A remote-operation feature allows measurement data to be stored, printed or downloaded to certain color-management software. By providing empirical measurement data to visual standards, press operators were able to use the spectrophotometer to control color for jobs using GemKote.
The 530 handheld spectrodensitometer, for reading dots on printing plates. The 530 is said to combine the capabilities of a high-end densitometer, colorimeter and spectrophotometer. Because the 530 measures color targets as narrow as 1.6 mm — most spectrophotometers reportedly measure a 4-mm spot size — GWI gets accurate algorithmic data to make any necessary adjustments to the plate prior to production. The device's portability and accuracy allows it to be used against a variety of substrates and operating conditions, according to Mason. At GWI, it is typically used in the prepress and quality-management departments.
The DTP41 SeriesII AutoScan spectrophotometer, which measures an entire row of printed test targets in about 20 seconds. A single scan reportedly verifies the quality of a digital or conventional proofing system. GWI calibrates all of its presses in two or three scans. With five or six scans, the DTP41 can create a full color-management profile. GWI also uses the DTP41UV, which adds a UV filter for measuring reflective materials and fluorescing properties, to measure its foil-board products.
The QA-Master II software, a color-quality-assurance application, to organize and control color data. Once the software captures the measurements, GWI can break the information down into several areas, including dot area and contrast ratios, customer-specific standards, CIELAB calculations, and other spectral and density information. “We use all of this data to pinpoint and correct color problems before we go to print,” explains Mason. The software stores data by customer and job, for future use on repeat work.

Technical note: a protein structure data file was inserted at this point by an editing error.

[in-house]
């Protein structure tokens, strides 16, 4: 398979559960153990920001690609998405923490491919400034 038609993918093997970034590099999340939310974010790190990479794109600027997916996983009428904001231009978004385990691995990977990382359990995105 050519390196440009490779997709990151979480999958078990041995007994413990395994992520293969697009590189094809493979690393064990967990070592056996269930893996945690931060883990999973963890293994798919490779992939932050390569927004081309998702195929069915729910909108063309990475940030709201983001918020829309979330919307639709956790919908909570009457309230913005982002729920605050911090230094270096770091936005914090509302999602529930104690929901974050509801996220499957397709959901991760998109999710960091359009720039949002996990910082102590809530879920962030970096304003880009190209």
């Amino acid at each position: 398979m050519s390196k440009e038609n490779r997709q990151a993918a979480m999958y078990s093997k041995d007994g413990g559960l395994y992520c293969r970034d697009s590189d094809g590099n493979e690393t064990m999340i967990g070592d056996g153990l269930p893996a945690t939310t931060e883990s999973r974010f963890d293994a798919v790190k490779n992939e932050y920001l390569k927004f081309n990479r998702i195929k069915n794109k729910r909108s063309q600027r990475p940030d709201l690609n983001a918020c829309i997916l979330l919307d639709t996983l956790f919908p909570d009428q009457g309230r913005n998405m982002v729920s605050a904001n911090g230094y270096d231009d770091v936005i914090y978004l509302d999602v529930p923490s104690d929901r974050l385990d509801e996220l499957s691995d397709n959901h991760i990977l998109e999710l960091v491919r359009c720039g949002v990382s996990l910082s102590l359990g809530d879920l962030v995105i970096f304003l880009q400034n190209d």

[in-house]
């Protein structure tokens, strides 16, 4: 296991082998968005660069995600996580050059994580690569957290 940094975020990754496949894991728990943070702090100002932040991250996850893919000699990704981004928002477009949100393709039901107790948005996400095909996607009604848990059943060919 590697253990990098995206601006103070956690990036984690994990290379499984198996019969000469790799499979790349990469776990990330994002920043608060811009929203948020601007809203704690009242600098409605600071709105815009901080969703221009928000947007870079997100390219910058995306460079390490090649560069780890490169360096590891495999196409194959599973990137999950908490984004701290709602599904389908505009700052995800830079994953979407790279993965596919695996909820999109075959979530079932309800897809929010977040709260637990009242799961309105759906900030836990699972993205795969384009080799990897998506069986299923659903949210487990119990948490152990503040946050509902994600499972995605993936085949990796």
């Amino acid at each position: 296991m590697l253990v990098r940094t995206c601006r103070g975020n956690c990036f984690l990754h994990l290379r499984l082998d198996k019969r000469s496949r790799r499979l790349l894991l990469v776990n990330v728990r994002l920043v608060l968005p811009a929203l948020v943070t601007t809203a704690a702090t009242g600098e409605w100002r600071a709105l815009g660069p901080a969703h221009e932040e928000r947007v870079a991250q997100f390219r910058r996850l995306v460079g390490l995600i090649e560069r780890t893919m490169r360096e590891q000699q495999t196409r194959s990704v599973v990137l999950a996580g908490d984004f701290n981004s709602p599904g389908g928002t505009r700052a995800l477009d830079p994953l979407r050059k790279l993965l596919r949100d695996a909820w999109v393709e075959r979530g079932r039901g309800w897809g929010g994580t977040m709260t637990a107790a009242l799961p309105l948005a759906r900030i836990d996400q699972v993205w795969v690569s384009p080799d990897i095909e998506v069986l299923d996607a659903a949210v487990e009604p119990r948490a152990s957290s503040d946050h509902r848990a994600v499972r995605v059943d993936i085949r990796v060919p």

Once the investment was made, the challenge was to put it all together into a repeatable process.
Training was an important factor in putting together a comprehensive — and effective — color-management workflow. GWI worked with X-Rite's applications and training team to better understand how the technology could be used in different areas for better quality control. A customized training schedule was built into GWI's employee-training program.
“It was critical for us to not only understand how we use the technology on the job, but why,” observes Tom Baker, director of prepress for GWI. “This has enabled our team to strengthen our processes, resulting in a more efficient overall operation.”
Currently, customer-provided prepress files are normally accompanied by a digital halftone proof. Using a 530 handheld device, GWI employees check solid density, dot gain and laminate LCH/AB values for consistency to GRACoL standards. If solid PMS colors are specified, GWI's color manager also performs LCH/AB on an ink drawdown for consistency. Then, staff applies plate-exposure curves to match ink-on-substrate dot-gain characteristics between the proof and printing sheets.
GWI has designated one color-management device as its master calibration device. Twice each month, all other devices are calibrated to the master. X-Rite calibrates GWI's master control to its own on a quarterly basis. Explains Mason, “This helps ensure consistent results within our building and to outside measurement, as well.”
The past year has been spent refining the color-management workflow, by adding more unique plate curves to accommodate differences in subject matter. “We have one packaging client that makes a variety of food products. We found that subtle adjustments to the curves based on the specific subject matter made for a better match to supplied proofs,” explains Mason.